Distinguished Faculty Lecture Series
I am pleased to invite you to the 44th Hofstra University Distinguished Faculty Lecture, which will be presented by Robert A. Leonard of the Department of Comparative Literature and Languages. His lecture, titled “Language as Evidence: Scientific Linguistic Analysis in Criminal, Civil and Intelligence Cases,” will be delivered on Wednesday, October 9, 2013, 11:15 a.m.-12:40 p.m., at the Leo A. Guthart Cultural Center Theater, located on the first floor of the Joan and Donald E. Axinn Library, South Campus.
Robert Leonard earned a B.A. with honors from Columbia College and was elected to Phi Beta Kappa. At Columbia Graduate School he was a Faculty Fellow and was awarded a Fulbright Fellowship to conduct research for his dissertation. He holds a Ph.D. from Columbia University, where he also taught.
Dr. Leonard came to Hofstra University in 1988 as an adjunct associate professor, became a full-time associate professor in 1990, received tenure in 1994 and was promoted to full professor in 1996. He is professor of linguistics; founding director of the Graduate Program in Forensic Linguistics; founding director of the Institute for Forensic Linguistics, Threat Assessment and Strategic Analysis; and professor
Dr. Leonard’s forensic linguistic consulting clients have included the NYPD Hate Crimes Task Force, the FBI, Apple Inc., Federal Public Defender offices, and the prime minister of Canada. He was recruited by the Behavioral Analysis Unit of the FBI to train its agents in forensic linguistic analysis at Quantico, and he has trained special British law enforcement units in London. He is a member of the editorial board of the Oxford University Press series Language and the Law. He is also one of a very few people who have worked with both the FBI and the Grateful Dead; and he was apparently the only Fulbright Fellow to have performed at the original Woodstock Festival — while in college he co-founded and led the rock group Sha Na Na.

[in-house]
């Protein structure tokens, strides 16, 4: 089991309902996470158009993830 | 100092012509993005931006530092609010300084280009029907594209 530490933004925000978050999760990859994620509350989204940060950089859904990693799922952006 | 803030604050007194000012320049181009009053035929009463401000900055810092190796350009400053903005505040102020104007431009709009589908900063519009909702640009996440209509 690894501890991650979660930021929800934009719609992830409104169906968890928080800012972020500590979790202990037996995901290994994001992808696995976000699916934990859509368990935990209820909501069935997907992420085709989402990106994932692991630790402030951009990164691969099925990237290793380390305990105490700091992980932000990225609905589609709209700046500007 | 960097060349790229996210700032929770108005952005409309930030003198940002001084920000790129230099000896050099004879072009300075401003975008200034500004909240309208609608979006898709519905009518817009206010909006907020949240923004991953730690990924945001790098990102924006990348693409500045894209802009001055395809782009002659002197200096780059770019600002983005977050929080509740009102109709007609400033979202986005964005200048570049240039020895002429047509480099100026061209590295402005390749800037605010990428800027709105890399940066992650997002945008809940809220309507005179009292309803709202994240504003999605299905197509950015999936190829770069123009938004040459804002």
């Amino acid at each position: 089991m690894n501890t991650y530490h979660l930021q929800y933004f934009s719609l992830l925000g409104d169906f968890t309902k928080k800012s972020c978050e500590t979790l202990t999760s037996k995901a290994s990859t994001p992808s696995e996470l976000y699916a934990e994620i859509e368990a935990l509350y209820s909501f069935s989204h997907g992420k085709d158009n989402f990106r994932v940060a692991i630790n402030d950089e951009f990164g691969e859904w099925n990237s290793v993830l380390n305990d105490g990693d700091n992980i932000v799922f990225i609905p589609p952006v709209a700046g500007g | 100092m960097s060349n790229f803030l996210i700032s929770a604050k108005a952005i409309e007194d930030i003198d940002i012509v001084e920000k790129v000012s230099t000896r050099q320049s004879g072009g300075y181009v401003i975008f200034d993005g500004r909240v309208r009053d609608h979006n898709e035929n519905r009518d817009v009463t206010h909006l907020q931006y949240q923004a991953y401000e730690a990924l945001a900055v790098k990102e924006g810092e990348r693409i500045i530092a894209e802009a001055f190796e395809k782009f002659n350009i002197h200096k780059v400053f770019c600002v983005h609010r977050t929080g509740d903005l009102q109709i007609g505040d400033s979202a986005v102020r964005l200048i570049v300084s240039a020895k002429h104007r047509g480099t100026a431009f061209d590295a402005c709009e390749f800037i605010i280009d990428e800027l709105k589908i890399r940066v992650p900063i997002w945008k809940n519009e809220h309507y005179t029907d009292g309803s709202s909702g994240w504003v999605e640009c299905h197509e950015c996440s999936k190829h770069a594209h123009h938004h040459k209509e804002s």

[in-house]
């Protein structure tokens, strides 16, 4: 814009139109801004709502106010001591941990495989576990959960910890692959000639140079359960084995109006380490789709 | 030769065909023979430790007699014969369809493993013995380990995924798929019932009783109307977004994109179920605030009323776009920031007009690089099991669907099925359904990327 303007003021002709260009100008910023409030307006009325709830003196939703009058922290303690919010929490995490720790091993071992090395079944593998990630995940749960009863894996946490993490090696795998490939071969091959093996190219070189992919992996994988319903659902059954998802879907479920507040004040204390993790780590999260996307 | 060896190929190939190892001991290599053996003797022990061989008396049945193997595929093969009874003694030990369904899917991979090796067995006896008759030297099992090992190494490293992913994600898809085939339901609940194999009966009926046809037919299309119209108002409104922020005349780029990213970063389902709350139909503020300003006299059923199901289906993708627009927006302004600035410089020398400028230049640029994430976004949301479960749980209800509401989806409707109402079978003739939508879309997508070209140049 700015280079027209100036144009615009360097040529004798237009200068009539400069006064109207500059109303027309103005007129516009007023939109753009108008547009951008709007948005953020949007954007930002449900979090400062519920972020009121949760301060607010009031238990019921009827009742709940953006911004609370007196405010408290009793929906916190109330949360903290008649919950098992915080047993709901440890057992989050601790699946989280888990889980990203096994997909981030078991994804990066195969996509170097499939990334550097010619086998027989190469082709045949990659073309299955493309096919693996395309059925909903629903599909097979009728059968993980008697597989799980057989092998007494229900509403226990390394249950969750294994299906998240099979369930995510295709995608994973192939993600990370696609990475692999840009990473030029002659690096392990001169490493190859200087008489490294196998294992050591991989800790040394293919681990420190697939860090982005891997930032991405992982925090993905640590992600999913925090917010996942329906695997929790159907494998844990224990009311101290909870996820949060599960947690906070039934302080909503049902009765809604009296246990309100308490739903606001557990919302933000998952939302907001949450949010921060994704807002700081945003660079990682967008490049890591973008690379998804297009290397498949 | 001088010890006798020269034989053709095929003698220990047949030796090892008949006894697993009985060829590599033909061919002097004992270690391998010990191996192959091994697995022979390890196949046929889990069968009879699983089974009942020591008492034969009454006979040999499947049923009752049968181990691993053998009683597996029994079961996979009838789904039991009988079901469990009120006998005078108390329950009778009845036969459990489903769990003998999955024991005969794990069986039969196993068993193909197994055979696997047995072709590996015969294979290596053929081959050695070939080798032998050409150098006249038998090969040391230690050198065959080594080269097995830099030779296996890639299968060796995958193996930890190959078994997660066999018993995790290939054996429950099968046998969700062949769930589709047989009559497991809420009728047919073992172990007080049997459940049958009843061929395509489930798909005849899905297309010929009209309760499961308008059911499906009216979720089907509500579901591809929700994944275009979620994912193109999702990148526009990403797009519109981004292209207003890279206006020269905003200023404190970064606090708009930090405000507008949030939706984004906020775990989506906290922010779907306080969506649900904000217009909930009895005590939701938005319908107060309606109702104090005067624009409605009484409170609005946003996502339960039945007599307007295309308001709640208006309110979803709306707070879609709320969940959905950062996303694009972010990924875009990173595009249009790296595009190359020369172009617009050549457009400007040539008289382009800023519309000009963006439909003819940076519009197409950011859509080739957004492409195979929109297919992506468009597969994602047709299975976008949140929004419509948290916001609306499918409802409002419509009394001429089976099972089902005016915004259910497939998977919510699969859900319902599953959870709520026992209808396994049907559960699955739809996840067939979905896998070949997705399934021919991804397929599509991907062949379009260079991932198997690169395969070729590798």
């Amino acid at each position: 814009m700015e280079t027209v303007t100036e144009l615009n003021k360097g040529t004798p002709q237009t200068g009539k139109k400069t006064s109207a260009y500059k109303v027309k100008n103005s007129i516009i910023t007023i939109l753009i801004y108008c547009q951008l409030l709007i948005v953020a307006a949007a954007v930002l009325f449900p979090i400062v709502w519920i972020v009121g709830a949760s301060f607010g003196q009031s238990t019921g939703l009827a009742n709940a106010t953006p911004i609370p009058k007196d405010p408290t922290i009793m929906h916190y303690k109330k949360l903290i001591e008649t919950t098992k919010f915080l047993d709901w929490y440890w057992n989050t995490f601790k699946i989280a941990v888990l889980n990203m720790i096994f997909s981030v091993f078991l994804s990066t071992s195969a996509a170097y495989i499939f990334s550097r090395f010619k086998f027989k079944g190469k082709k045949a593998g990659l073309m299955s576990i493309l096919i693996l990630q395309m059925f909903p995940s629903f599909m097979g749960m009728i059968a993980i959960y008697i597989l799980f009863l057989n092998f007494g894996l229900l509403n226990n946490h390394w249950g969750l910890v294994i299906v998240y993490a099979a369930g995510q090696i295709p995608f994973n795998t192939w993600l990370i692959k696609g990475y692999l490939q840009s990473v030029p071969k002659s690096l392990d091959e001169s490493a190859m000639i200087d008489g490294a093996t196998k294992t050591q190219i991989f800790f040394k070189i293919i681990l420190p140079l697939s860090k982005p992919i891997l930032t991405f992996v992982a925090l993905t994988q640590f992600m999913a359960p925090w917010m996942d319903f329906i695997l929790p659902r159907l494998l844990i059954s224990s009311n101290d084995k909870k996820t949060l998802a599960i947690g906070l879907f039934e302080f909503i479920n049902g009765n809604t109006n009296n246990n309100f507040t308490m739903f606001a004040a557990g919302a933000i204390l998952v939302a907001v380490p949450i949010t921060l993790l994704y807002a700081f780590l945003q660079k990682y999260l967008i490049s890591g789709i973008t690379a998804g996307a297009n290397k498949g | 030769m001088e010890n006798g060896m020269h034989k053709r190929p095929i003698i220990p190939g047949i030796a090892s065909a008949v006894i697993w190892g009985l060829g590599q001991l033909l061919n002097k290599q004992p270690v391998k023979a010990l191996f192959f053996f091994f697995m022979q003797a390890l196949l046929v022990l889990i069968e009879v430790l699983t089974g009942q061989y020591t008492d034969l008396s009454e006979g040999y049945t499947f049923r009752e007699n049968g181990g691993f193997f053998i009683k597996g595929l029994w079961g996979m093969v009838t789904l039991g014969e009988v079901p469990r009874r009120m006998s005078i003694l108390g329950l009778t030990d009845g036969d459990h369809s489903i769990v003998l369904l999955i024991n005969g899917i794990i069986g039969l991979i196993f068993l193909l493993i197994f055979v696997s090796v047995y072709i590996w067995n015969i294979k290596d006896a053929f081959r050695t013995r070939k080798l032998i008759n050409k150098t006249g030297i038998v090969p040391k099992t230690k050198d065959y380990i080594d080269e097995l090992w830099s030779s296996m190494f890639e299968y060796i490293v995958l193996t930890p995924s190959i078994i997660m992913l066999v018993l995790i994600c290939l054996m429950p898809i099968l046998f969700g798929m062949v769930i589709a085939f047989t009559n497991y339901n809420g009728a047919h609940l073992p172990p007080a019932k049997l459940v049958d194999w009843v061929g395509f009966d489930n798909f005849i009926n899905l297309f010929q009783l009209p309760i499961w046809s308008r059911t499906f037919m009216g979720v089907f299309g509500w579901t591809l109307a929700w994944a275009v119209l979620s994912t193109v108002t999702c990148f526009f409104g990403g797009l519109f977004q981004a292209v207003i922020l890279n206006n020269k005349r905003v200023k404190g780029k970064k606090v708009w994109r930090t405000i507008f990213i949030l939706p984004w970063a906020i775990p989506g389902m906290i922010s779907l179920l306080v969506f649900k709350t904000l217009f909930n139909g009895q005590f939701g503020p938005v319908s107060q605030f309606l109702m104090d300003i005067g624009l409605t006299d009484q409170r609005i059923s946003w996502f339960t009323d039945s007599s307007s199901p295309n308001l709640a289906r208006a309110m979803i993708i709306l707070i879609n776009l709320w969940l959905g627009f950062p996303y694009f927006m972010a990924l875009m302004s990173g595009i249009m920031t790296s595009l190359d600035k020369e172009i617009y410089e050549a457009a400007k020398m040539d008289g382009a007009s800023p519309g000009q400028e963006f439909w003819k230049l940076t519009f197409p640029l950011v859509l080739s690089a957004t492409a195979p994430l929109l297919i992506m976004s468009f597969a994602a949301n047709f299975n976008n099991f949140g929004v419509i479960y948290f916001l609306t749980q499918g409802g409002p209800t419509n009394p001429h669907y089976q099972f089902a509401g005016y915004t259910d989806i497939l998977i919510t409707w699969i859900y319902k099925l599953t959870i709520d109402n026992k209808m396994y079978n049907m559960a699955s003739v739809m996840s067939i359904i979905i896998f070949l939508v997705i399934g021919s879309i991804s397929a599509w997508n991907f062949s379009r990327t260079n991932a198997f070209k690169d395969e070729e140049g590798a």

Dr. Leonard also researches and publishes on linguistic and anthropological theoretical semantics and other conceptual meaning systems such as identity, food behavior, and architectural and public space. His research on the anthropology of food was presented at the Oxford Food Symposium, St. Anthony’s College, and Oxford University, and was published by Prospect Books of London. He co-edited and contributed articles for The Asian-Pacific American Heritage: A Companion to Literature and Arts (Routledge, 1998), which was chosen by the American Library Association as “one of the outstanding academic books of the year.”
In this lecture, Dr. Leonard will discuss theoretical approaches to language and how the application of these theories helps serve the cause of justice by allowing a more objective analysis of linguistic evidence such as death threats, purported confessions, wire taps, suicide notes and contracts.
President Rabinowitz and I look forward to joining you at this lecture.
Herman A. Berliner, Ph.D.
Provost and Senior Vice President for Academic Affairs